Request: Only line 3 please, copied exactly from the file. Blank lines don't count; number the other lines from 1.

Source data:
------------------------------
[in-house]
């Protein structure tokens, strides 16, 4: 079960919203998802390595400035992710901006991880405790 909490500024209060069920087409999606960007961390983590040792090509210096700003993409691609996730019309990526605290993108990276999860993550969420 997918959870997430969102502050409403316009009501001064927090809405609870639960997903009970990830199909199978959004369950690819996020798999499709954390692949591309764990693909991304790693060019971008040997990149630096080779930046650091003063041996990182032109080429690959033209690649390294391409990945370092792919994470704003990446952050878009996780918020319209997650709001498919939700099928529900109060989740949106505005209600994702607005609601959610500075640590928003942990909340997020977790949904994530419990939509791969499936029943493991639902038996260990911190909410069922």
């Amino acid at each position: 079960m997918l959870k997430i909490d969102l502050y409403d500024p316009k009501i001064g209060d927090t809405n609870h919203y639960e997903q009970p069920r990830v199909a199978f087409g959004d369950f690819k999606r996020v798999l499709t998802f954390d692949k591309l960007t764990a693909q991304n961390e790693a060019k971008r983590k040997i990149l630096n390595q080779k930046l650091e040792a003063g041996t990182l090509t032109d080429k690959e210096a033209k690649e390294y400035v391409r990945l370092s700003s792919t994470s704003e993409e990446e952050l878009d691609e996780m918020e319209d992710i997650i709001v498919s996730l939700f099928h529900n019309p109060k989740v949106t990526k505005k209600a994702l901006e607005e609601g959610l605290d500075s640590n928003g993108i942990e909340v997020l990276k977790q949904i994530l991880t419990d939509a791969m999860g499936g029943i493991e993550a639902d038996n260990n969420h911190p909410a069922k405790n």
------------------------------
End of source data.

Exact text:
């Amino acid at each position: 079960m997918l959870k997430i909490d969102l502050y409403d500024p316009k009501i001064g209060d927090t809405n609870h919203y639960e997903q009970p069920r990830v199909a199978f087409g959004d369950f690819k999606r996020v798999l499709t998802f954390d692949k591309l960007t764990a693909q991304n961390e790693a060019k971008r983590k040997i990149l630096n390595q080779k930046l650091e040792a003063g041996t990182l090509t032109d080429k690959e210096a033209k690649e390294y400035v391409r990945l370092s700003s792919t994470s704003e993409e990446e952050l878009d691609e996780m918020e319209d992710i997650i709001v498919s996730l939700f099928h529900n019309p109060k989740v949106t990526k505005k209600a994702l901006e607005e609601g959610l605290d500075s640590n928003g993108i942990e909340v997020l990276k977790q949904i994530l991880t419990d939509a791969m999860g499936g029943i493991e993550a639902d038996n260990n969420h911190p909410a069922k405790n």